What your baby's gender could say about your genes
Bloomberg Businessweek
There is a term for children born into a life of inherited wealth and unearned leisure. They are "fortunate sperm." A newly published study gives that term new meaning. We all assume that the gender of a child is basically random — the result of a ferocious, wriggly race between tens of millions of sperm to get to and burrow into the waiting egg. But the new research suggests that mothers in a wide and diverse array of mammal species are able, perhaps unconsciously, to choose the gender of their offspring. Somehow the moms are rigging the game.More

Cancer-linked genes collected in largest-ever database
Scientists at the National Cancer Institute have produced the largest database of cancer-related gene variations, a feat that will aid research efforts in developing medicines that target the disease more precisely. The work generated six billion data points that tie hundreds of existing and experimental cancer medicines to gene variations that may be used to better understand drug response, the institute said in a statement. More

You can't patent human genes. So why are genetic testing companies getting sued?
The Washington Post
Critics of human gene patents rejoiced when the nation's highest court ruled that human genes can't be patented. A company called Myriad Genetics claimed to own genes called BRCA1 and BRCA2 whose mutations are associated with an elevated risk of breast cancer. But the Supreme Court ruled that no one could own humanity's genetic code.More

US healthcare's dangerous profit fixation
Medicine is big business in America. Nearly one fifth of our GDP is spent on healthcare — 50 percent more than any other developed country.More

You're at mercy of states, not Obama, in healthcare
The three most important things in real estate — "location, location, location" — are about to become just as important, if not more so, to tens of millions of individuals and small businesses buying health insurance under the new healthcare marketplaces scheduled to begin enrollments this fall across the U.S.More

Is this the end of health insurers?
The Washington Post
In 2012, MedStar Health, like many large employers, struggled to keep up with rapidly rising healthcare costs. For three years, the company held down premiums for its 19,000 employees by absorbing the increases itself.More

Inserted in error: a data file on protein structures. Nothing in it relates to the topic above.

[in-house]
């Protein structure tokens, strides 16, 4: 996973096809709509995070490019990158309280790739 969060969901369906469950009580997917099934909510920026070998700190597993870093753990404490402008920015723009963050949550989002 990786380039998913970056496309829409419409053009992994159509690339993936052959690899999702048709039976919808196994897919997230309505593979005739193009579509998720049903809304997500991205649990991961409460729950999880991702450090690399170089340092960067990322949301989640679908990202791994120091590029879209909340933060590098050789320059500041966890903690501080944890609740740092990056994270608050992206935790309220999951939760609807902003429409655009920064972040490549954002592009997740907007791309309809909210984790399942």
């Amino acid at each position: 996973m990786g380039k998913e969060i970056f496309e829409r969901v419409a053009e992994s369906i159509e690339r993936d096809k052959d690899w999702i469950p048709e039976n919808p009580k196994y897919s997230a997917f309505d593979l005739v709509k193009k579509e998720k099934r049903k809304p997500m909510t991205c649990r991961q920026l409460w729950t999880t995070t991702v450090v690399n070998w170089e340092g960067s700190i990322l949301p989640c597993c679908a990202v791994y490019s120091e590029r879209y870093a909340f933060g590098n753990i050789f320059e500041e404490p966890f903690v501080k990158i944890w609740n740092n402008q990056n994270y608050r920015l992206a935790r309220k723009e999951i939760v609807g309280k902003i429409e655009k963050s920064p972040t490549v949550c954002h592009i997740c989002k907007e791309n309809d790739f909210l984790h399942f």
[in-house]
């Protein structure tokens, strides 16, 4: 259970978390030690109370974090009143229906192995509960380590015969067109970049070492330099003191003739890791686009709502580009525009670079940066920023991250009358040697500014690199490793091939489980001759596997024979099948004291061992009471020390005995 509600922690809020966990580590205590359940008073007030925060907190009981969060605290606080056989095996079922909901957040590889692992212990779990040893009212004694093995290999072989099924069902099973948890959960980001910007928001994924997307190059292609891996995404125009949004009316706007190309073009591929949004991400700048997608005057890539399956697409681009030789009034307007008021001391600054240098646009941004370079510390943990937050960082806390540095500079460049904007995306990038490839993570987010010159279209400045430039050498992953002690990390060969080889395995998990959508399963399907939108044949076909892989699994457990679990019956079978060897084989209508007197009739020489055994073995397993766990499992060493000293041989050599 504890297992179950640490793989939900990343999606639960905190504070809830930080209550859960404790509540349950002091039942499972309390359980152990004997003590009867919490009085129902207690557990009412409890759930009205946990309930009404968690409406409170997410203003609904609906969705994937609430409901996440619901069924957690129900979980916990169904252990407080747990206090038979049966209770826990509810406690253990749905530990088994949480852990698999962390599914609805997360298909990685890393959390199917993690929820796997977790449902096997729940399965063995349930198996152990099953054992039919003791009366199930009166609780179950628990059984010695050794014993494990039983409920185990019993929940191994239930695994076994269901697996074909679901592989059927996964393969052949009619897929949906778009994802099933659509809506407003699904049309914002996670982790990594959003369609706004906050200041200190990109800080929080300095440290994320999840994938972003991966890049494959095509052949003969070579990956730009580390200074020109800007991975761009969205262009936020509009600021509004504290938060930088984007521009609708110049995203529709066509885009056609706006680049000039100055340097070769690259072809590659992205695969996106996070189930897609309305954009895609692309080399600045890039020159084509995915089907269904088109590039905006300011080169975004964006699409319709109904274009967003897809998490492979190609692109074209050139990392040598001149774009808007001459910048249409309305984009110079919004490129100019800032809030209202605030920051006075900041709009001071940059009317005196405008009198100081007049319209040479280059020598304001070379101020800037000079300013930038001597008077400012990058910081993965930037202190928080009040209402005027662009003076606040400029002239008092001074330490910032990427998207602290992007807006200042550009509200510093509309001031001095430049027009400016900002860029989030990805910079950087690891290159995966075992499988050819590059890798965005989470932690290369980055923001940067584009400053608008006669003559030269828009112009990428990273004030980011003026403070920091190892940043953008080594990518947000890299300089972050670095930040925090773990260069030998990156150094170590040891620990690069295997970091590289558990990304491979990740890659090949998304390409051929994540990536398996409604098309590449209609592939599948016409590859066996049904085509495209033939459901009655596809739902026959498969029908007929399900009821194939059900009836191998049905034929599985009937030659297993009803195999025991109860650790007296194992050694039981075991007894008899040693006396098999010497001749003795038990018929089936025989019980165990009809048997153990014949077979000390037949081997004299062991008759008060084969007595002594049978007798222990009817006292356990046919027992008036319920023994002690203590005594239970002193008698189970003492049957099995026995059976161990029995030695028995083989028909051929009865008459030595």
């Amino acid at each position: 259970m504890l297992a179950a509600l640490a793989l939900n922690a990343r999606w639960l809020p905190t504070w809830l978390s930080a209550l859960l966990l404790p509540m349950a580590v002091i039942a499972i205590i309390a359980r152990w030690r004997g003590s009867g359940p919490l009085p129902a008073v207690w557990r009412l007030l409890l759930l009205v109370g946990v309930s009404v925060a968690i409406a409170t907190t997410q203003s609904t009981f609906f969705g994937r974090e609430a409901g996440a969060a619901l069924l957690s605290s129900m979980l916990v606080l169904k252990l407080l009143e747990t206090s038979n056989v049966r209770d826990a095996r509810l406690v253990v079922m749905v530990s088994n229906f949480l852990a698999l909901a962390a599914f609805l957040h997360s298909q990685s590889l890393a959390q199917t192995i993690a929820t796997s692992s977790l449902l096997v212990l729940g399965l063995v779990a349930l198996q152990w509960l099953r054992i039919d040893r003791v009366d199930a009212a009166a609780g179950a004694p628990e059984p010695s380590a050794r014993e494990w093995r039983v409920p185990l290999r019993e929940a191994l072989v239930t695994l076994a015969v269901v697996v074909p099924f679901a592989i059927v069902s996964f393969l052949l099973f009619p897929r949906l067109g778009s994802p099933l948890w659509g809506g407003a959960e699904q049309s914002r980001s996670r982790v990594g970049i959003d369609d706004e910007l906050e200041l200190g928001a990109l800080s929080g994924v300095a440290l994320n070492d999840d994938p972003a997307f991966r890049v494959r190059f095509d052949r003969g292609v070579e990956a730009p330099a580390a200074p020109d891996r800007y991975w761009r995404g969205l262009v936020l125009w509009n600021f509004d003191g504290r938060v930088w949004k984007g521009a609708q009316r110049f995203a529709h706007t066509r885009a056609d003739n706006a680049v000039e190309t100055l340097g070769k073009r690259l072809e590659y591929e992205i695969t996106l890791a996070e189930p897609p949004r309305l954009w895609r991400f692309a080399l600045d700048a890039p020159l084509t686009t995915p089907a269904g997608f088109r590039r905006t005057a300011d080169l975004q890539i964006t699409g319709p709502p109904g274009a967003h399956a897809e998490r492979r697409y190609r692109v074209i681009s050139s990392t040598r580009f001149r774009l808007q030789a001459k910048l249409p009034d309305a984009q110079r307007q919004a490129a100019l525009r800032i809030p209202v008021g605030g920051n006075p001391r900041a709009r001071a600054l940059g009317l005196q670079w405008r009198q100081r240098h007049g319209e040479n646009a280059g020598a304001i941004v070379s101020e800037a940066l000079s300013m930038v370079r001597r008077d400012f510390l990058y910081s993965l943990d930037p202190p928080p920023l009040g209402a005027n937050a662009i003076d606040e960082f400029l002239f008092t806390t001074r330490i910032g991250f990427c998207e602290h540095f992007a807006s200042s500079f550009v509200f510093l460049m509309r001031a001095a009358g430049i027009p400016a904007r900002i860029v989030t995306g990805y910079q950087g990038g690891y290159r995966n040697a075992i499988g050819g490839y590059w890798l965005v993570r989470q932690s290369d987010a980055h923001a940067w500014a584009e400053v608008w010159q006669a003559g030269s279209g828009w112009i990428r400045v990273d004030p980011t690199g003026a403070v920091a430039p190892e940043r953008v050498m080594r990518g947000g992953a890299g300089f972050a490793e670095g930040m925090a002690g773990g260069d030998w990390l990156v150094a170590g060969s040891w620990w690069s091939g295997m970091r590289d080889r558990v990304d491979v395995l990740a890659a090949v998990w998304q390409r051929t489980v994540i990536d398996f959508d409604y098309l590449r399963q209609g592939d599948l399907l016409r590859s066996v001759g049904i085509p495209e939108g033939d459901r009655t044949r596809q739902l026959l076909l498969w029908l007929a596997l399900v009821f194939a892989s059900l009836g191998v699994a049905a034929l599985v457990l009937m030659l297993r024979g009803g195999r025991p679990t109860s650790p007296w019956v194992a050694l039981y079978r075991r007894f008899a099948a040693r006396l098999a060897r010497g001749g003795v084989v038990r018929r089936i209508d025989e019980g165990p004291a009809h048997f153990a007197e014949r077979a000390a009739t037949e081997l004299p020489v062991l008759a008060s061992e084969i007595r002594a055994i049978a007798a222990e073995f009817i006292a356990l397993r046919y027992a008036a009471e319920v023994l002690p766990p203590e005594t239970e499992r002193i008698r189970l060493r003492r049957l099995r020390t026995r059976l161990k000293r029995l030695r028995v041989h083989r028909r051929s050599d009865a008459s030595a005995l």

Past colon cancer tied to future cancer risks
Reuters Health
People who have had colon cancer are 15 percent more likely to be diagnosed with another cancer than those with no history of the disease, a new study suggests. Using data from cancer registries from nine states, researchers found small intestine, lung, kidney, stomach, bladder and endometrial cancers were all more common among people with a history of colon cancer.More

Children's hospital overwhelmed with pizza after cancer patient's window sign goes viral
Fox News
A hospital had to emphatically ask people to stop sending pizza after a child being treated for cancer received more than 20 pizzas from Internet strangers in one day. Reddit user "ashortstorylong" posted a photo of a sign in the window of a hospital that said: "Send Pizza RM 4112" with the headline: "Photo taken outside Children's Hospital in Los Angeles. Smart kid."More

Study: Internet use may help in dealing with depression
Daily News & Analysis
Mental health experts have analyzed that the increased popularity of Internet use can be considered as helpful in easing depression. According to, mental health experts are now putting in more attention to what people suffering from depression say online in order to reach out for help.More

Hitting in childhood tied to adult obesity and heart disease
MedPage Today
Children who were punished physically had higher risks for cardiovascular disease, arthritis and obesity in adulthood, researchers found. Compared with adults who were not punished physically as children, those who received harsh physical punishment in childhood were 24 percent more likely to be obese and 35 percent more likely to have arthritis.More